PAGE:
SSBSE 2013 is please to present two luminary keynote speakers. Titles and abstracts will be made available as soon as possible.

Advances in Automated Program Repair and a Call to Arms

Abstract In this keynote address I survey recent success and momen- tum in the subfield of automated program repair. I also encourage the search-based software engineering community to rise to various chal- lenges and opportunities associated with test oracle generation, large- scale human studies, and reproducible research through benchmarks.

Wesley Weimer is an associate professor of computer science at University of Virginia, USA. In collaboration with Stephanie Forest, he presented GenProg, an automated patch generation tool based on genetic programming, back in 2009, for which he is probably the most well known within the Search-Based Software Engineering research community. His research background also includes programming languages and software verification and he also worked on CIL (C Intermediate Language).

Some Recent Work on Multi-objective Approaches to Search-Based Software Engineering

Abstract Multi-objective algorithms have been used to solve difficult software engineering problems for a long time. This article summarises some selected recent work of applying latest meta-heuristic optimisa- tion algorithms and machine learning algorithms to software engineering problems, including software module clustering, testing resource alloca- tion in modular software system, protocol tuning, Java container testing, software project scheduling, software project effort estimation, and soft- ware defect prediction. References will be given, from which the details of such application of computational intelligence techniques to software engineering problems can be found.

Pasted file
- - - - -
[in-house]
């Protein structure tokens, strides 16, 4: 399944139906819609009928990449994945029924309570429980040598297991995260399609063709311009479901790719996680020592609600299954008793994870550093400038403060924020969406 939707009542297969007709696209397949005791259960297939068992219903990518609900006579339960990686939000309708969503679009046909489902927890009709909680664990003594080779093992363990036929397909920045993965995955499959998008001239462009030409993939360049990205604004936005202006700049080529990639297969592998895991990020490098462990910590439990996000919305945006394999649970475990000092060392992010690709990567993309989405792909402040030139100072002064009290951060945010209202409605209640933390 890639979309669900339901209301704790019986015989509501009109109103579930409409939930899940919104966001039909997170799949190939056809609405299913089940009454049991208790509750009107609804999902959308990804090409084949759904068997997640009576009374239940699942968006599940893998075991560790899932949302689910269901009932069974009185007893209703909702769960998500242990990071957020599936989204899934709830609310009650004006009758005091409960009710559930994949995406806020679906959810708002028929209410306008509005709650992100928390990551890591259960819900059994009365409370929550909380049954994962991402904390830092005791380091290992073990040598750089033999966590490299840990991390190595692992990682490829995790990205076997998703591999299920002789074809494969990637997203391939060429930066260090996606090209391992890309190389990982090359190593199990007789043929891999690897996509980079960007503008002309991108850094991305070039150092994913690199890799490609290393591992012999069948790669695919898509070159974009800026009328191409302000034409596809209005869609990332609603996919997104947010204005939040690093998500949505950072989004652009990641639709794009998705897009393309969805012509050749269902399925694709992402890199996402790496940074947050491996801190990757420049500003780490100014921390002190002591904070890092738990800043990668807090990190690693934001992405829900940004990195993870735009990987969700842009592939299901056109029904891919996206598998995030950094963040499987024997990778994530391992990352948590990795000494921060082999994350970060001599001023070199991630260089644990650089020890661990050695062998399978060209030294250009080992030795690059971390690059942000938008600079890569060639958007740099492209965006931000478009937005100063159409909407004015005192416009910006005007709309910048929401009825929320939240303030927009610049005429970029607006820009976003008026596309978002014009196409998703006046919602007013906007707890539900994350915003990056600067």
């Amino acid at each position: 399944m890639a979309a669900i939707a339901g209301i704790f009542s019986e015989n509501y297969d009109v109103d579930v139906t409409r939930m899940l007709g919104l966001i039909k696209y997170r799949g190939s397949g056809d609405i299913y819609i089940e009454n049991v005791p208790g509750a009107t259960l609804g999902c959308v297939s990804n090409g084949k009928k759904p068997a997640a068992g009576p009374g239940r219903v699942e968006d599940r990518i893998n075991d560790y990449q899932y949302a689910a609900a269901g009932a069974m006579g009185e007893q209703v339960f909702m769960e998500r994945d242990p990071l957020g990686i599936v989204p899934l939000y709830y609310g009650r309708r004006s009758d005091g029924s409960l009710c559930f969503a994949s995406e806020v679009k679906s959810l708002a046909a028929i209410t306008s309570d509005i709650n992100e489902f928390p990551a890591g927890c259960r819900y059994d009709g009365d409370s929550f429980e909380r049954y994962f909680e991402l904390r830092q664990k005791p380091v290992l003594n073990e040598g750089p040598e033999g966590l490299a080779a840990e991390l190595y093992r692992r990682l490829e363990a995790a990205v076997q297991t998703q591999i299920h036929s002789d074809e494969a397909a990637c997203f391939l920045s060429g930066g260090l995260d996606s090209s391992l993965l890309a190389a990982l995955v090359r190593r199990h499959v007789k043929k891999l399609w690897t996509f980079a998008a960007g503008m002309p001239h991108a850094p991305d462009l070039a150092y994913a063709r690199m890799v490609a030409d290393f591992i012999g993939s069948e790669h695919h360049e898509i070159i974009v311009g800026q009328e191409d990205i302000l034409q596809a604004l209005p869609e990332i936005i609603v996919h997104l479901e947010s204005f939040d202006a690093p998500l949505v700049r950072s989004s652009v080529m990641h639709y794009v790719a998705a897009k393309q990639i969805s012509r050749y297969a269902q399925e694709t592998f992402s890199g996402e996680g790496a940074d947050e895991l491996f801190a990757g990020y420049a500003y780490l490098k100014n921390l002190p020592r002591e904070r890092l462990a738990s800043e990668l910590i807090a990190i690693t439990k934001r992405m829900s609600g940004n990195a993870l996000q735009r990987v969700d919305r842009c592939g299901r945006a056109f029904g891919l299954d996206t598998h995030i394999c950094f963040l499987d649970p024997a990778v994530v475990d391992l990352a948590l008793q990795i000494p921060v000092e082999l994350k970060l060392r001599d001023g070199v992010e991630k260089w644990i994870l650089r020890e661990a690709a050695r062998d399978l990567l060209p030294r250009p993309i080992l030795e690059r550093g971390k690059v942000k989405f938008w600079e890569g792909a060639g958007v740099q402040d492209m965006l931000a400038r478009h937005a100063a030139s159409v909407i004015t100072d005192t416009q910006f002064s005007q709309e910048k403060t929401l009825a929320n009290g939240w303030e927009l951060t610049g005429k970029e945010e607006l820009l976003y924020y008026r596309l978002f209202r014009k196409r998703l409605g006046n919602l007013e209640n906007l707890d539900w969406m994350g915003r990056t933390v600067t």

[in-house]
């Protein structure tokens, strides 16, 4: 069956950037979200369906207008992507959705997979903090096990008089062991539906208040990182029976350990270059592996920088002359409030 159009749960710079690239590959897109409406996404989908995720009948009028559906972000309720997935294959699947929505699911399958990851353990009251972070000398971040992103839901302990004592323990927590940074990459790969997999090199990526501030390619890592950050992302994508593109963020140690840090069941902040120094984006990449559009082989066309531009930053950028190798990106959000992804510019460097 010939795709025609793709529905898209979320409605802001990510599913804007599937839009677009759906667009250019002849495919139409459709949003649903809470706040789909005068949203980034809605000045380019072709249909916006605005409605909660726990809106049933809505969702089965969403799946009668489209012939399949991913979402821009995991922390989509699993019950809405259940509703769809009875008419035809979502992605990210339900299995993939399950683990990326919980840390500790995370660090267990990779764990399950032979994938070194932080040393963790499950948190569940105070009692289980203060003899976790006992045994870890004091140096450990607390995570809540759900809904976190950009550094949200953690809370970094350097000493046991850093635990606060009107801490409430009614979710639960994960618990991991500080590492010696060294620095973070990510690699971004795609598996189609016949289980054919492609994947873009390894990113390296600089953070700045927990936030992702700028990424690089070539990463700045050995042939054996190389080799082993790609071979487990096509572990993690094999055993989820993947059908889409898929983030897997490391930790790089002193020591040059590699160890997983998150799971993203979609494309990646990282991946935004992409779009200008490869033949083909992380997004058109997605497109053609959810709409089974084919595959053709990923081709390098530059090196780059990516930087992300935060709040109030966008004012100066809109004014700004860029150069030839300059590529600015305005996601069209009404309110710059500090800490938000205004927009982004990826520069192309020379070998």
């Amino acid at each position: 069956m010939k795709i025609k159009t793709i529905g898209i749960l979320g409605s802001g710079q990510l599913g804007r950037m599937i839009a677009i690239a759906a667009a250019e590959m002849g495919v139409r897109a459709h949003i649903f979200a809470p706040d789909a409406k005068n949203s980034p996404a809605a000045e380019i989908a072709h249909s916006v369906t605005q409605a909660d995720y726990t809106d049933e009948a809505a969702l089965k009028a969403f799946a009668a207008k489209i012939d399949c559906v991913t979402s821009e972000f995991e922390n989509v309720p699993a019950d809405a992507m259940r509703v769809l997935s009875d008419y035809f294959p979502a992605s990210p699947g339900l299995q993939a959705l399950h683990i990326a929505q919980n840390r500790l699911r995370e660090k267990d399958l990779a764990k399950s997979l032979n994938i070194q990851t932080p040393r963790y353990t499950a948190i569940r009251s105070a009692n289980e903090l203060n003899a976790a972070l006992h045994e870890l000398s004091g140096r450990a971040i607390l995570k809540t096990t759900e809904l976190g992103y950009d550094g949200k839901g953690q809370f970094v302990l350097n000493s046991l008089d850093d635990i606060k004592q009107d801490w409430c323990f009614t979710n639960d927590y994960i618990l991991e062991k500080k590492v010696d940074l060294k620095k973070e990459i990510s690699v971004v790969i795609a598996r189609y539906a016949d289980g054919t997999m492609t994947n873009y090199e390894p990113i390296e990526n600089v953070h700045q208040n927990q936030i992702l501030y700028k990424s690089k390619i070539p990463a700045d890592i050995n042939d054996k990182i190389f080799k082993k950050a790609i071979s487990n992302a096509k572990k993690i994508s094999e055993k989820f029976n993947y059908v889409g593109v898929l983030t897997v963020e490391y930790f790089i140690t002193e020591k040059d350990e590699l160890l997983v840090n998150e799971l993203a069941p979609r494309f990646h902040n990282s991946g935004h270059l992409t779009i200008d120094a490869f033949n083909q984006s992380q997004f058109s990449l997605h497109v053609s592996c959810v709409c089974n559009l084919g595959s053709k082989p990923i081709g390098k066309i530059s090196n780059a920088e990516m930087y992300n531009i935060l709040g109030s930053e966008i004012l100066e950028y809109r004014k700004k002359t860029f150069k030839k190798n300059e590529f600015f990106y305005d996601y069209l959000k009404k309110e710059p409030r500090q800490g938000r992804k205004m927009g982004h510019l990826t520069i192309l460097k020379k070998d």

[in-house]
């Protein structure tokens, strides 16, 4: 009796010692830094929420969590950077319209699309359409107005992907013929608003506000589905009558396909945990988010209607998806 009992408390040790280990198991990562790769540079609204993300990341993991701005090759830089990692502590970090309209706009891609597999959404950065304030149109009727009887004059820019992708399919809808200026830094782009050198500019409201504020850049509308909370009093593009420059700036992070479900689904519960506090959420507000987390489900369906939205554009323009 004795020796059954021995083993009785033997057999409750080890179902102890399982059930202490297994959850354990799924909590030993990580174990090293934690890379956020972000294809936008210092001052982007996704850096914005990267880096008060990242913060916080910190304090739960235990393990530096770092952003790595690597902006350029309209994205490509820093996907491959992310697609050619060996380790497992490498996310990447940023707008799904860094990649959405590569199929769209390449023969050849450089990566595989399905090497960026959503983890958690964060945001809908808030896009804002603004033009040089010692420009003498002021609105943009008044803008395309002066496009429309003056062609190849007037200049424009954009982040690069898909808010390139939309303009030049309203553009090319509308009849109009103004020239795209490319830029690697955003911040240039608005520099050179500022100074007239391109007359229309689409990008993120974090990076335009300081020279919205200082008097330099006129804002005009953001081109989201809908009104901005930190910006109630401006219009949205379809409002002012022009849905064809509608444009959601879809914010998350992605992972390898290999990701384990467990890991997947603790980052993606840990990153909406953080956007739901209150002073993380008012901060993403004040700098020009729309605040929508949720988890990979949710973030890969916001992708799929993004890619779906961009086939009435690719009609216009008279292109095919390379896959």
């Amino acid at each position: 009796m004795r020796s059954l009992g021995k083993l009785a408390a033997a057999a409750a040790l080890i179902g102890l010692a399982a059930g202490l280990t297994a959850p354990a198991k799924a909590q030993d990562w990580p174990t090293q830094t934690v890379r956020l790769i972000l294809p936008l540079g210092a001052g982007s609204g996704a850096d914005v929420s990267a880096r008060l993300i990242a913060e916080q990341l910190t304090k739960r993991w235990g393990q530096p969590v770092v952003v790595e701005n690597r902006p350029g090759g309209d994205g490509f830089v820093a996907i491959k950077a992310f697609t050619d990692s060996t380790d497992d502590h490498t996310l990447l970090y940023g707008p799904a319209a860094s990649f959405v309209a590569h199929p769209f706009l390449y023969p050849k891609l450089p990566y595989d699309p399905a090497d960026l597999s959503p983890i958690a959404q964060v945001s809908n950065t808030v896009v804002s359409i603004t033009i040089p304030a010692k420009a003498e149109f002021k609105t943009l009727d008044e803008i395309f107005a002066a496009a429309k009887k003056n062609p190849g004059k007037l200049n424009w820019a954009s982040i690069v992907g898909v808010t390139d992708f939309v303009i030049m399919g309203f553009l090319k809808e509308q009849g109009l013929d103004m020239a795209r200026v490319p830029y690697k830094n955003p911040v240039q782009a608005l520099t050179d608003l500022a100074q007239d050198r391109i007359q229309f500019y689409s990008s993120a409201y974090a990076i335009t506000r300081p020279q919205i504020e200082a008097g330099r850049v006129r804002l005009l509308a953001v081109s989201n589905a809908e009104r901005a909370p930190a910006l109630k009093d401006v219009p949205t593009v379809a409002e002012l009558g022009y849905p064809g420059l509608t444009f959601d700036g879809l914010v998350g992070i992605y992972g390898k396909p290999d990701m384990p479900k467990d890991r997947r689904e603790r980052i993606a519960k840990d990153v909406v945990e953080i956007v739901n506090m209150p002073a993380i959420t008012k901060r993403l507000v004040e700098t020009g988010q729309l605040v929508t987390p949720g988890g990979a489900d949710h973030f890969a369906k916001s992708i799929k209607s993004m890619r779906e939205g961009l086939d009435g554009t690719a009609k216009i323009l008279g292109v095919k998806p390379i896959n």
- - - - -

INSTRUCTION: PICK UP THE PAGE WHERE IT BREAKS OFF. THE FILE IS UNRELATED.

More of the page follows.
Xin Yao is a professor of computer science and the director of CERCIA (Centre of Excellence for Research in Computational Intelligence and Applications) at University of Birmingham, UK. He is an IEEE fellow and a former editor in chief of IEEE Transactions on Evolutionary Computation. He is perhaps the most widely known, within the SBSE community, for the theoretical analysis of the computational complexity of search algorithms; his research interests also include ensemble learning, neural networks, and multiple classifiers.